Dr Mahendra Reddy, Minister for Education giving his keynote address.
Fiji’s Minister for Education, Heritage and Arts and National Archives Dr Mahendra Reddy opened the new Engineering laboratory at The University of the South Pacific’s (USP) Laucala campus on 5 October, 2016.
In his keynote address, Dr Reddy commended the School of Engineering and Physics (SEP) and USP for this huge achievement saying the University has grown substantially.
Head of the School of Engineering & Physics Professor Maurizio Cirrincione tours the Education Minister Dr Mahendra Reddy inside the new lab.
“We are now seeing USP being able to compete with other universities around the world and it is a good signal because we want our graduates to be relevant in the international market. We also have the ability to attract some of the best and brightest minds across the globe,” Dr Reddy said.
He said there are a number of interesting developments that have occurred in Engineering at USP including the accreditation of the Engineering programme by the Institute of Professional Engineers New Zealand (IPENZ).
“Government expects this from a good university - we want all our programmes to be recognised internationally and it is not only about the mobility of students but having quality students,” he stated.
Dr Reddy said the fact that the new Engineering lab has met the full infrastructure requirement for a four-year degree programme, is a great achievement.
He emphasised that Government will not “shy away” from investing in education.
“I want to assure you that if you come up with a proposal for a one-off capital investment that will raise USP’s profile further and does not duplicate what they are doing at the national university, we are happy to provide that money in the forthcoming budget,” Dr Reddy said.
According to Dr Reddy, the importance of tertiary education has the full support of the Prime Minister and his Cabinet.
“We have bigger agendas and we want our universities and our national university to support us to maintain that leadership status we have in the Pacific region,” he said.
“We want USP to take the lead in all aspects of education in the entire region and we are willing to invest and allocate resources for this,” he added.
Dr Reddy mentioned that the Engineering programme, which has been benchmarked to international standards and the new laboratory will ensure that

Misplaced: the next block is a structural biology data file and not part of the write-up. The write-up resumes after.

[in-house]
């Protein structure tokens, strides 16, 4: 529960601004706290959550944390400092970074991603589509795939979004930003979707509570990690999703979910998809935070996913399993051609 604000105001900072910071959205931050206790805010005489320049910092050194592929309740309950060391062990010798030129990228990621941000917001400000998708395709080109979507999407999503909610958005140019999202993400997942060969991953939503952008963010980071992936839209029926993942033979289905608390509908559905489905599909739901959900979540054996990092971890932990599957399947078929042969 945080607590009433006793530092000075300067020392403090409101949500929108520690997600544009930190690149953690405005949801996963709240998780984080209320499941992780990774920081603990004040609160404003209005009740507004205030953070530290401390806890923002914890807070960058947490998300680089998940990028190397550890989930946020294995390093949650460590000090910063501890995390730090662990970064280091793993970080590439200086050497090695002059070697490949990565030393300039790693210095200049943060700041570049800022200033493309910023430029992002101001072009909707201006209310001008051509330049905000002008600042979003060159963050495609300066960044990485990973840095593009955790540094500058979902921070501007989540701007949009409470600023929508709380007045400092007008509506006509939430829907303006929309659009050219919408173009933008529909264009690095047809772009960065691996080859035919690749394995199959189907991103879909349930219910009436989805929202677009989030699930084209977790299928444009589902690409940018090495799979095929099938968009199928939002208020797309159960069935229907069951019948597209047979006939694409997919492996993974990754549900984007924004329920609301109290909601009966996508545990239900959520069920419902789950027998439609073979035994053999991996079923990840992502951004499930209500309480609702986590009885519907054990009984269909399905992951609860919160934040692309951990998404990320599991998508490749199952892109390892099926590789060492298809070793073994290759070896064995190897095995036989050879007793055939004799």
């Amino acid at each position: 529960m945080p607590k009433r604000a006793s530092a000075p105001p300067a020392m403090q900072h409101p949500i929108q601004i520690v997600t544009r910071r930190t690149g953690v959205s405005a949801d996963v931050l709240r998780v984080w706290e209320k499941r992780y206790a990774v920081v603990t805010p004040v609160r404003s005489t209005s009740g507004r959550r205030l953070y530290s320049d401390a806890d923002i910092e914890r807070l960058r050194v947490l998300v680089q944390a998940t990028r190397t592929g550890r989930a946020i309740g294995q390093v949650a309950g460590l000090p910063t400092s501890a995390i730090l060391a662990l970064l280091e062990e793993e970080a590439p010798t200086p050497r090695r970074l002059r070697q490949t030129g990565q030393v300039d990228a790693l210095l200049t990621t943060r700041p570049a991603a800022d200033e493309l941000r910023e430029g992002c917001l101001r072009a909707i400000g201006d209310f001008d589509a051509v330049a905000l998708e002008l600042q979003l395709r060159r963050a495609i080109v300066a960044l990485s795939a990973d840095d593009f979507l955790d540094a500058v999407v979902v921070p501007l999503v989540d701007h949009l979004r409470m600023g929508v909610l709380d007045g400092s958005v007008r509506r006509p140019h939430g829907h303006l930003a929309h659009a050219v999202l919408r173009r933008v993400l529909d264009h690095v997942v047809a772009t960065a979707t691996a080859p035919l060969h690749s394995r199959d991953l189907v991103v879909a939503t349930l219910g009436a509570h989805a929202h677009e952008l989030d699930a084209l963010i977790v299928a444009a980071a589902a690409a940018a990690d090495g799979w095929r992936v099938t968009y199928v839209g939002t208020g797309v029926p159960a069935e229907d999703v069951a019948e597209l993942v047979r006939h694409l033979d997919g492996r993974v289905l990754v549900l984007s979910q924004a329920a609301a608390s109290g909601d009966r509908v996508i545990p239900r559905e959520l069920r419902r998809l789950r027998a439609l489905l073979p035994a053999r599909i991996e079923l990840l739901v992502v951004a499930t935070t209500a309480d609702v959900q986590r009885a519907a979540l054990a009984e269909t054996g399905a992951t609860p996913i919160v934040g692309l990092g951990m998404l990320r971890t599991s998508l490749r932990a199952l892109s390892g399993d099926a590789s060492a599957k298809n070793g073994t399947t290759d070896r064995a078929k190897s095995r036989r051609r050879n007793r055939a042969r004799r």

USP’s graduates are equivalent to those of other international universities.
This he said, also means that USP can attract international students in a bigger way.
“We have the potential, if our programmes, teaching and infrastructure are equivalent to international standards, then we can attract international students in greater numbers,” he emphasised.
“With the free education scheme, affordability is not an issue so it is time now we fill the gaps we have in our labour market with respect to qualified engineers,” he added.
Furthermore, he said that with the establishment of a full laboratory and with the accreditation, USP will be able to establish good partnership with International universities and attract more Professors.
This he said, will be of great benefit in terms of doing joint research and attracting external international funding.
“We are about to establish a National Research Council which can also be used to leverage external funding and we are happy to get good proposals and submit it to donors,” he announced.
Dr Reddy said the link between USP and the industry is vital, adding that opportunities can be explored further.
Professor Rajesh Chandra, Vice-Chancellor and President of USP, said the lab is part of the University’s commitment to excellence in Engineering education.
“A decision was made for this significant investment to give assurance to IPENZ that USP is prepared for the long haul - to make the necessary investment to sustain and expand the programme and ensure that we have the environment to innovate,” Professor Chandra said.
He said he is confident that students and staff will use the new facility and hope that the SEP will register more patents and convert them into either community-use type of devices and services or commercialise them for a longer-term commercial benefit.
“It is indeed a great privilege for the Honourable Minister to be present and further develop a cooperative relationship between the aspirations of the Government and what USP can do,” he said.
Dr Anjeela Jokhan, Dean of the Faculty of Science, Technology and Environment, said the project was a huge one and required a lot of commitment.
She said it was also exciting because finally there is now a facility for final year students in which they can grow and develop in.
“It is satisfying to see students critically thinking and developing their own level of articulation when producing something,” he said.
Dr Jokhan added it is important that the industry realised that they could use the facility with USP “to solve your engineering problems which can then take shape in very valuable outcomes for the industry and students as well”.
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